COVID-19 UPDATE from Bellas & Wachowski

Articles Tagged with Chicago Business Lawyer

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Tenant Evictions

Updated October 19

Gov. J.B. Pritzker issued an executive order on October 16 extending the statewide moratorium on residential evictions for another 30 days. Pritzker first put a hold on residential evictions through an executive order on March 20, the same day he issued a statewide stay-at-home order in response to the COVID-19 pandemic

Is Chicago Commercial Real Estate set to rebound after 2020?

Is commercial real estate set to rebound after 2020?

The pandemic and resulting stay-at-home orders from governments and private employers has upended the commercial real estate market on a number of fronts.  And we are now looking square into the Pandemic Recession which has just begun.

For now, it’s merely a matter of unpaid rents and empty spaces, which means short-term losses for building owners. But if working at home has lasting appeal—and the sometimes-resistant culture of American business changes—or if shopping from home stays at its currently heightened level of prevalence, commercial real estate could lose longer-term value.

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How private is your cell phone?

Smartphones provide all kinds of information that advertisers might find useful, including the user’s locations throughout the day. While this information is aggregated and anonymized—excluding names and other identifiers—it’s possible that hackers or other malevolent actors could gain access to a user’s raw data.

Location tracking can be useful for a number of reasons, ranging from targeted advertising from stores and brands, to traffic monitoring and reporting on the part of GPS apps, to analyzing the growth of potential coronavirus hot spots. But people often don’t know their information is being tracked, and disclosures that providing their location for use in a weather app might lead to their data being sold, for example, are often buried in the fine print.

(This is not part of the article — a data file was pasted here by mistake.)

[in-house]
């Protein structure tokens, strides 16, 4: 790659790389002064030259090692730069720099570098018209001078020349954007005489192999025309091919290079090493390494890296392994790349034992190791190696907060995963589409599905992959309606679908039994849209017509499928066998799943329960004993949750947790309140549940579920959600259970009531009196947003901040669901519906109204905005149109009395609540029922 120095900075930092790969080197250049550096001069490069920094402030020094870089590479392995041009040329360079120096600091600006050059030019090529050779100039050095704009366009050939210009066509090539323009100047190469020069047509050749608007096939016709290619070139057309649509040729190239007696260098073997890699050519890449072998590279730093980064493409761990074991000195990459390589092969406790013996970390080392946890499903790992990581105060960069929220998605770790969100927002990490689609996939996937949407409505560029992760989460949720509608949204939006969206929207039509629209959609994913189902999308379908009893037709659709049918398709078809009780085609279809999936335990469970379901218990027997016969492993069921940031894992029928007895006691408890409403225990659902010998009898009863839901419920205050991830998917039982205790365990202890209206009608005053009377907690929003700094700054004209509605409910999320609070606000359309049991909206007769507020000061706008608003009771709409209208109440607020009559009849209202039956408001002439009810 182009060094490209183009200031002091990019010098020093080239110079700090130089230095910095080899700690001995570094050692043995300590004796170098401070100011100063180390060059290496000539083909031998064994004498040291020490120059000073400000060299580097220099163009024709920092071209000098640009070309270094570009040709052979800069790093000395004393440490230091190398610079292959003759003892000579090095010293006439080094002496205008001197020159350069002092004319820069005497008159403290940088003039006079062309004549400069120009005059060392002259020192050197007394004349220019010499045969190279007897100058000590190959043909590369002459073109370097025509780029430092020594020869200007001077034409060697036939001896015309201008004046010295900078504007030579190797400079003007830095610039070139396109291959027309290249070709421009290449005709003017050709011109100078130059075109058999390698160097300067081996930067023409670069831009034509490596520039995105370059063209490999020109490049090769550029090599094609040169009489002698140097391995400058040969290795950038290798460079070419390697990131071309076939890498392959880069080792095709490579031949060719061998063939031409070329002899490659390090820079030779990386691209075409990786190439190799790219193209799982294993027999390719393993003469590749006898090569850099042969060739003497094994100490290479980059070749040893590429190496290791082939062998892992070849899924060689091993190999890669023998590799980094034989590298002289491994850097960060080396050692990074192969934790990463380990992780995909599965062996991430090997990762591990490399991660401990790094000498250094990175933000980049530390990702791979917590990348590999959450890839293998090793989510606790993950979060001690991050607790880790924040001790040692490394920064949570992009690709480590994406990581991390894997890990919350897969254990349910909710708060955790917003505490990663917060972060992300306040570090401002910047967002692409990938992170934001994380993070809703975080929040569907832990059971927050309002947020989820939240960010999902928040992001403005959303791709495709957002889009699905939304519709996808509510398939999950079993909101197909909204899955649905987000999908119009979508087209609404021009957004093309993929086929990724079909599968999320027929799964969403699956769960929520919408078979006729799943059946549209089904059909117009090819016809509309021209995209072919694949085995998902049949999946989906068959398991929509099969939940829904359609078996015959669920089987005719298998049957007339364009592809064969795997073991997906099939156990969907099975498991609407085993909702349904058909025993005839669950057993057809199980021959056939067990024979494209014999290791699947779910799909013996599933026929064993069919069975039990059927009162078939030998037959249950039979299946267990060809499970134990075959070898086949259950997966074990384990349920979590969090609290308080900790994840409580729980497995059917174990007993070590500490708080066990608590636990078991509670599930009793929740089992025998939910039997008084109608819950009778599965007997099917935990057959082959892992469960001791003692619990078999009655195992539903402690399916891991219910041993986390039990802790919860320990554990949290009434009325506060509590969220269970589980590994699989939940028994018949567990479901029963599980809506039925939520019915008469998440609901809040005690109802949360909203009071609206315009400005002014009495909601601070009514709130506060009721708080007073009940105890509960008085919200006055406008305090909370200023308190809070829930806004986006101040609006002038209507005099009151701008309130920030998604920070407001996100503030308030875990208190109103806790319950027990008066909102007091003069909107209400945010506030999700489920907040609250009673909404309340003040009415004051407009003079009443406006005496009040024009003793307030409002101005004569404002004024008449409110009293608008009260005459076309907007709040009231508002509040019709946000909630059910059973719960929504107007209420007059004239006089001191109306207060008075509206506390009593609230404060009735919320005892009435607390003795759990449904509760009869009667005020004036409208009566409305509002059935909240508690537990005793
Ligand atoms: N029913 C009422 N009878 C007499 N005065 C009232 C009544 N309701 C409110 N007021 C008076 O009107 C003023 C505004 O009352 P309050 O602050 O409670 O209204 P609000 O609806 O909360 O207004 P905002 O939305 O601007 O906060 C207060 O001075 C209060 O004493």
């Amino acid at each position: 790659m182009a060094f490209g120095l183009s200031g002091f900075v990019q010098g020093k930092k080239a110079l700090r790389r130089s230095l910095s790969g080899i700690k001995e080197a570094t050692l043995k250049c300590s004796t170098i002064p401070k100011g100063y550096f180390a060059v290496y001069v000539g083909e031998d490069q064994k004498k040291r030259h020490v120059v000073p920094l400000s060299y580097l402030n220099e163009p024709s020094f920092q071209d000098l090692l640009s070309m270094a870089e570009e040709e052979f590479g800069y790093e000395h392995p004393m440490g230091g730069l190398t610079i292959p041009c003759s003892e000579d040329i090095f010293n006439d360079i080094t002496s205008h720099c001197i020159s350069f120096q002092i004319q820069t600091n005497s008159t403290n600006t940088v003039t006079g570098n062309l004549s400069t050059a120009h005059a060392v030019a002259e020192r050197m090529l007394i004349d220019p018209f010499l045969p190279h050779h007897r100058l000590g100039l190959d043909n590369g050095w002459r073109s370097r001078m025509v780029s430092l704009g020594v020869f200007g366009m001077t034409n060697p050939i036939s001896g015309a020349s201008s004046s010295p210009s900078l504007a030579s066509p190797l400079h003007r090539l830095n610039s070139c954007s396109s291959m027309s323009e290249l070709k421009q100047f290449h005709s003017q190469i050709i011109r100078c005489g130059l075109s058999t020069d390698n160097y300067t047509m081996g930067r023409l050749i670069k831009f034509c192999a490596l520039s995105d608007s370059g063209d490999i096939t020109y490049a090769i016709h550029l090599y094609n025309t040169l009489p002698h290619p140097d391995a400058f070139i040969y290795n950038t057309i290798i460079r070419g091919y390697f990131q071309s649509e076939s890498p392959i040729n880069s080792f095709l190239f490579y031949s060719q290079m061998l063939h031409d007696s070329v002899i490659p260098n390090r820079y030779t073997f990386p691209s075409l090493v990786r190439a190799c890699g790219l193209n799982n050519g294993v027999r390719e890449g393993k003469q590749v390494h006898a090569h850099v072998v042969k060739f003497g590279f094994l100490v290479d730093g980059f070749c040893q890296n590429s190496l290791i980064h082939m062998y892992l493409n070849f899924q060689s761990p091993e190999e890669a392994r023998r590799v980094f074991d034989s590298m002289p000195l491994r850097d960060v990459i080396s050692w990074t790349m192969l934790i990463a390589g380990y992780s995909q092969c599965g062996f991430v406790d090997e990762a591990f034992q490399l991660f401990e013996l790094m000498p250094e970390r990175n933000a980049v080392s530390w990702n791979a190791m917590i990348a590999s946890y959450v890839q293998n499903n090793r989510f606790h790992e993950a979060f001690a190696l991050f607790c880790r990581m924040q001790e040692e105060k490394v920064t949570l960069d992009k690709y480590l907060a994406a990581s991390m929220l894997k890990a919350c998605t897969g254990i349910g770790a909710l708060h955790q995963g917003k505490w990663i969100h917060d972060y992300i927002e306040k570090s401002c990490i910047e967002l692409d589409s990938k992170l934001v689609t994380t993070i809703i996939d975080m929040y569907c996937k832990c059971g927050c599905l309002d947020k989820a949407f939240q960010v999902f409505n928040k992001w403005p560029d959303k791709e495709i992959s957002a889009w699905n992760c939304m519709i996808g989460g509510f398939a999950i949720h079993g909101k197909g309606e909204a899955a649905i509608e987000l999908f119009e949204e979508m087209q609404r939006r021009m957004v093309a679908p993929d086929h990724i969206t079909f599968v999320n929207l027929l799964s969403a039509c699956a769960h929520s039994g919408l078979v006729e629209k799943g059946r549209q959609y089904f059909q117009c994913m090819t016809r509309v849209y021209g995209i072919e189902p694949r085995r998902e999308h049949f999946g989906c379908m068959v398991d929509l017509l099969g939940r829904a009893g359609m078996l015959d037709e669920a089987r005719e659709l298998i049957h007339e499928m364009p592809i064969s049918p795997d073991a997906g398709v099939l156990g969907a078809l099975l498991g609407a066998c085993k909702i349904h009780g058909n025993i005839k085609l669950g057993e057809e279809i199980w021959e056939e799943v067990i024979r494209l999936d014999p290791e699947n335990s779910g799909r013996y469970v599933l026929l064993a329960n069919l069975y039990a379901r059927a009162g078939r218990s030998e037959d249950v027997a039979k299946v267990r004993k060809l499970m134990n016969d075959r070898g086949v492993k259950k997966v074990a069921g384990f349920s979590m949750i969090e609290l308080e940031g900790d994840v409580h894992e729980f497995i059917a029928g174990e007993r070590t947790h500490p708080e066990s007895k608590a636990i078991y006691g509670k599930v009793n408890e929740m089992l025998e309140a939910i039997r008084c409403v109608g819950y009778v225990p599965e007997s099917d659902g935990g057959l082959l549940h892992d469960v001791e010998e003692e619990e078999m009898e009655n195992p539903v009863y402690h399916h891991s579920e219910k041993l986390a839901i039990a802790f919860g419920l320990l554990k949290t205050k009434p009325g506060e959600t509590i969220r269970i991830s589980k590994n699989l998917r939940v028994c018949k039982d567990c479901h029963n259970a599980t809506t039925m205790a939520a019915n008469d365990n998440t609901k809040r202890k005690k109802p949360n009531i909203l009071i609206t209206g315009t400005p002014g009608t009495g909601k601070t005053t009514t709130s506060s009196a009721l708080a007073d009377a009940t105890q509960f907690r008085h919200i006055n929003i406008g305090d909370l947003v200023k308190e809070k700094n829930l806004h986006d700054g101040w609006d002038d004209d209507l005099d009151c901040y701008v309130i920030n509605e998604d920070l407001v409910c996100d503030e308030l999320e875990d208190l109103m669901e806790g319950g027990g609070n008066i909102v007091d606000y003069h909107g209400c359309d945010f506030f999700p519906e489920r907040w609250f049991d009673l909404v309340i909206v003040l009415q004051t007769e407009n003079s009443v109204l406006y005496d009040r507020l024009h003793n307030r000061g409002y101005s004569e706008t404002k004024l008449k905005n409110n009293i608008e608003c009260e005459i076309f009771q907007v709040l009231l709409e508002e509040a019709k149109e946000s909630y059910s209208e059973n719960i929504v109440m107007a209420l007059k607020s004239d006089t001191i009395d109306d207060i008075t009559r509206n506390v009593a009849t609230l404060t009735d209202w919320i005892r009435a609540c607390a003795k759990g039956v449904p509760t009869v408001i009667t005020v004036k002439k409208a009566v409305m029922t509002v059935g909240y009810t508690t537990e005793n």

Chicago Small Business Lawyer

The Key to Surviving as a Small Business

How can your business – and you – survive the COVID-19 pandemic?

It’s a tall order.   But small business owners have means of surviving.   The corollary shutdowns have impacted 20% of small businesses, according to the U.S. Chamber of Commerce, and restrictions have affected a far greater number. A study by the University of Illinois, University of Chicago and Harvard University and its business school estimates more than 100,000 small businesses are permanently shuttered. Not a surprise since many small firms don’t generally have more than a few months’ cash reserve.

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Entrepreneurial Business Concepts 

Companies like GE, Disney and HP got their start during the Great Depression, while Airbnb, Uber, Slack and Venmo launched in cyberspace during the Great Recession.   Taboola’s analysis of more than 8 billion page views, along with data from the aggregated readership among 1,000 of its publisher partners, collected in March and April, shows several promising growth markets, as Singolda noted in an article published on CNBC.com.

Creating the next great videoconferencing platform is an idea that’s probably already taken, but the Taboola analysis of search engine terms revealed others:

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Cyber Security Insurance